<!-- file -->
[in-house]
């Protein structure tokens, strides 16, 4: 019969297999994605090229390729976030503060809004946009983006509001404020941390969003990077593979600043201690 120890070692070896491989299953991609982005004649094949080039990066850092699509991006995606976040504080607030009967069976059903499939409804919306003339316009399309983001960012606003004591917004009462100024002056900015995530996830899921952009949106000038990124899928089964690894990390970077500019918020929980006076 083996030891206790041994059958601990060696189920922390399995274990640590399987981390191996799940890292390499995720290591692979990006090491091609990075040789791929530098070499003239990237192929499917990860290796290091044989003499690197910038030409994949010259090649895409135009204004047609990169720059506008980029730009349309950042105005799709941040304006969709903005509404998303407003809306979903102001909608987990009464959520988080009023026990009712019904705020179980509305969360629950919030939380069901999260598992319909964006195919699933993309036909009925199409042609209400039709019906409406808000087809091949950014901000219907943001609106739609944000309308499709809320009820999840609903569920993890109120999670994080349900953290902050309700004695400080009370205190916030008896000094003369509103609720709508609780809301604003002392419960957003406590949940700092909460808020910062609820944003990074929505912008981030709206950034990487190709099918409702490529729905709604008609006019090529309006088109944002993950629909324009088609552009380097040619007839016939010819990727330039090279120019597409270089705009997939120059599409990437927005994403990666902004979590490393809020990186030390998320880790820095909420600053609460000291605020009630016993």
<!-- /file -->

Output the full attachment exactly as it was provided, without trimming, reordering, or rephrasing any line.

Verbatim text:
[in-house]
């Protein structure tokens, strides 16, 4: 019969297999994605090229390729976030503060809004946009983006509001404020941390969003990077593979600043201690 120890070692070896491989299953991609982005004649094949080039990066850092699509991006995606976040504080607030009967069976059903499939409804919306003339316009399309983001960012606003004591917004009462100024002056900015995530996830899921952009949106000038990124899928089964690894990390970077500019918020929980006076 083996030891206790041994059958601990060696189920922390399995274990640590399987981390191996799940890292390499995720290591692979990006090491091609990075040789791929530098070499003239990237192929499917990860290796290091044989003499690197910038030409994949010259090649895409135009204004047609990169720059506008980029730009349309950042105005799709941040304006969709903005509404998303407003809306979903102001909608987990009464959520988080009023026990009712019904705020179980509305969360629950919030939380069901999260598992319909964006195919699933993309036909009925199409042609209400039709019906409406808000087809091949950014901000219907943001609106739609944000309308499709809320009820999840609903569920993890109120999670994080349900953290902050309700004695400080009370205190916030008896000094003369509103609720709508609780809301604003002392419960957003406590949940700092909460808020910062609820944003990074929505912008981030709206950034990487190709099918409702490529729905709604008609006019090529309006088109944002993950629909324009088609552009380097040619007839016939010819990727330039090279120019597409270089705009997939120059599409990437927005994403990666902004979590490393809020990186030390998320880790820095909420600053609460000291605020009630016993």